Network Storage Solution

FGS Services provides services to choose and setup Network Attached Storage (NAS), storage area network (SAN), file & printer sharing on network or online data storage.

SAN compared to NAS

Network-attached storage (NAS) was designed before the emergence of SAN as a solution to the limitations of the traditionally used direct-attached storage (DAS), in which individual storage devices such as disk drives are connected directly to each individual computer and not shared. In both a NAS and SAN solution the various computers in a network, such as individual users’ desktop computers and dedicated servers running applications (“application servers”), can share a more centralized collection of storage devices via a network connection through the LAN.

Concentrating the storage on one or more NAS servers or in a SAN instead of placing storage devices on each application server allows application server configurations to be optimized for running their applications instead of also storing all the related data and moves the storage management task to the NAS or SAN system. Both NAS and SAN have the potential to reduce the amount of excess storage that must be purchased and provisioned as spare space. With a NAS or SAN architecture, where storage is shared across the needs of multiple computers, one normally provisions a pool of shared spare storage that will serve the peak needs of the connected computers, which typically is less than the total amount of spare storage that would be needed if individual storage devices were dedicated to each computer.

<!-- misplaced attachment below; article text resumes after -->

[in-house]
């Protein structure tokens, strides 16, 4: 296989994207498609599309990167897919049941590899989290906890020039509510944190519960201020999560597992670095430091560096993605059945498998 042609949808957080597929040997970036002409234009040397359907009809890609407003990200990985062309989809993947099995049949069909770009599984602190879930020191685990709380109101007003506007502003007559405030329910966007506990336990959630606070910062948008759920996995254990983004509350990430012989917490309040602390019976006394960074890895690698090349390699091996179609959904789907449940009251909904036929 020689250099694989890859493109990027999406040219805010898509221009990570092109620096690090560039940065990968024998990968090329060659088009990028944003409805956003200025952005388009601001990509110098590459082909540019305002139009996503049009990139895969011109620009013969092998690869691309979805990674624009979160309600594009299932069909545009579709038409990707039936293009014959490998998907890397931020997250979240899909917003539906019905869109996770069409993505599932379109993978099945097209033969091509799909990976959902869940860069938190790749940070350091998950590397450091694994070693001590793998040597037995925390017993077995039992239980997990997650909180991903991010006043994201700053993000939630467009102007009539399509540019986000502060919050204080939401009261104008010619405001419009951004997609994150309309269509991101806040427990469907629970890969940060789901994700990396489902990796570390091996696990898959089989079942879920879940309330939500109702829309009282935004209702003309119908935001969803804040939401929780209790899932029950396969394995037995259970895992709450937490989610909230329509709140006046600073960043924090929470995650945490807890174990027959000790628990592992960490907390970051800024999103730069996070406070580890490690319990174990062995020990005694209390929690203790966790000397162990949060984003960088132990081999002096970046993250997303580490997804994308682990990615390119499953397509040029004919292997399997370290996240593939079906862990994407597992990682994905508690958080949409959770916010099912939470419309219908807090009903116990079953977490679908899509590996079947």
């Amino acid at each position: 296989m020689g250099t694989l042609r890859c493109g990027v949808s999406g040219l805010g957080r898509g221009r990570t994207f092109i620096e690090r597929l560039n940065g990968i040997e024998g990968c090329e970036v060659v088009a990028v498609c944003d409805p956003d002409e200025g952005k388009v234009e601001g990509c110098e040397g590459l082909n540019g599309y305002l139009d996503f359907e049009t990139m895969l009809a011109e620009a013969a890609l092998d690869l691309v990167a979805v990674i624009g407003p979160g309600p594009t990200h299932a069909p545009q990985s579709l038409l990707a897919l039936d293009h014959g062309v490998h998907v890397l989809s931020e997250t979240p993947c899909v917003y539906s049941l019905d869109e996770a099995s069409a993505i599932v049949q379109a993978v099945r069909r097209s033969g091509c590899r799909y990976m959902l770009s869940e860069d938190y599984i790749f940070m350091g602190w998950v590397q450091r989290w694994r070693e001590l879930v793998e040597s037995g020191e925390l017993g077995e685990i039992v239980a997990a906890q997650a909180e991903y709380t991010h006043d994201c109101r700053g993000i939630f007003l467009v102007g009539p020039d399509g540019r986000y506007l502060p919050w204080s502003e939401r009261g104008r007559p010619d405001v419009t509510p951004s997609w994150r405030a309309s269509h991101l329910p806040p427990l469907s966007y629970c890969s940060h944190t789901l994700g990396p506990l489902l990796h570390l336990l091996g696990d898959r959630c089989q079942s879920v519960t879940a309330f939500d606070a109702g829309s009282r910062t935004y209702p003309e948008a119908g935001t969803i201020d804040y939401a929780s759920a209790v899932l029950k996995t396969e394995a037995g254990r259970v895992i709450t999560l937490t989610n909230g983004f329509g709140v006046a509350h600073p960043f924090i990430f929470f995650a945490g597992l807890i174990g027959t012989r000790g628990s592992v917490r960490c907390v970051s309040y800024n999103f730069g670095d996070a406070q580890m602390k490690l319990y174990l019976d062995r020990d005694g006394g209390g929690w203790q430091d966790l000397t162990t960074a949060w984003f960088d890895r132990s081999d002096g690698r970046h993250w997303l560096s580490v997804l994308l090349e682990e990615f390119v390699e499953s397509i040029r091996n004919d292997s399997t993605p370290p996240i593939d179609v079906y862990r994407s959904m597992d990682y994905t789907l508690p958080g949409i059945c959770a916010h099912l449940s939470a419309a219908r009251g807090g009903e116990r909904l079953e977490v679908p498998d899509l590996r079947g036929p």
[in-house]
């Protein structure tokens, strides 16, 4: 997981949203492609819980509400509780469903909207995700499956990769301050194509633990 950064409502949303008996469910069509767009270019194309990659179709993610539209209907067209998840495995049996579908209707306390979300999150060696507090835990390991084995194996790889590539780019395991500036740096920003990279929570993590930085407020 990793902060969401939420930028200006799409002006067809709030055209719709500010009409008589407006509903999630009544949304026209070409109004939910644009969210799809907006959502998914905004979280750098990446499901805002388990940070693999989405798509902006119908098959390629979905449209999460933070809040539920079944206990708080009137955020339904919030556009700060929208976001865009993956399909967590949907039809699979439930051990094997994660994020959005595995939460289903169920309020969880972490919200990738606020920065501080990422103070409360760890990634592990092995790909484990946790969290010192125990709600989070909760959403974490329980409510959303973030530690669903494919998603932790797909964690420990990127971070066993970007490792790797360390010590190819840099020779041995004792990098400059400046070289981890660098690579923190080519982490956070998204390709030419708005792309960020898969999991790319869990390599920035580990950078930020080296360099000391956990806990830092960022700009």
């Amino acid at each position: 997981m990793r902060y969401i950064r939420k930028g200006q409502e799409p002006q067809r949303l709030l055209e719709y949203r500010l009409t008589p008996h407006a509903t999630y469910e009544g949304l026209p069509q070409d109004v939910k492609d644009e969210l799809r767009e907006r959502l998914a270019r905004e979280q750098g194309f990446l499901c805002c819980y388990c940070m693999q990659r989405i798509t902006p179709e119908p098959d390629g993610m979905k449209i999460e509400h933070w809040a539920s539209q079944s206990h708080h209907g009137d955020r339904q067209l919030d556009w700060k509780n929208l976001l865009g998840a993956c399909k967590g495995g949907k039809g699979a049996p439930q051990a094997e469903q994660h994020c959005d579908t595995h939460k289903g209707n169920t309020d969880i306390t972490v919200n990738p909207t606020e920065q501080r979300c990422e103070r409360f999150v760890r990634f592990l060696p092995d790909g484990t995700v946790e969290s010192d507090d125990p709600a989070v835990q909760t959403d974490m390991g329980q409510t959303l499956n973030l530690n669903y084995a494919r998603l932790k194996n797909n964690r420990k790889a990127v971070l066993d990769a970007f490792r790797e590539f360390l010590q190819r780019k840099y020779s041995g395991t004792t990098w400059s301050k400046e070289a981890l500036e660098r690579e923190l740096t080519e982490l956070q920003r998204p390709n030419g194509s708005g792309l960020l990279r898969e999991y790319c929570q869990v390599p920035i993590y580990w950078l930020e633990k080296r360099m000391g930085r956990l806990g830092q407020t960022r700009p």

In a NAS solution the storage devices are directly connected to a “NAS-Server” that makes the storage available at a file-level to the other computers across the LAN. In a SAN solution the storage is made available via a server or other dedicated piece of hardware at a lower “block-level”, leaving file system concerns to the “client” side. One way to loosely conceptualize the difference between a NAS and a SAN is that NAS appears to the client OS (operating system) as a file server (the client can map network drives to shares on that server) whereas a disk available through a SAN still appears to the client OS as a disk, visible in disk and volume management utilities (along with client’s local disks), and available to be formatted with a file system and mounted.

One drawback to both the NAS and SAN architecture is that the connection between the various CPUs and the storage units are no longer dedicated high-speed busses tailored to the needs of storage access. Instead the CPUs use the LAN to communicate, potentially creating bandwidth as well as performance bottlenecks. Additional data security considerations are also required for NAS and SAN setups, as information is being transmitted via a network that potentially includes design flaws, security exploits and other vulnerabilities that may not exist in a DAS setup.

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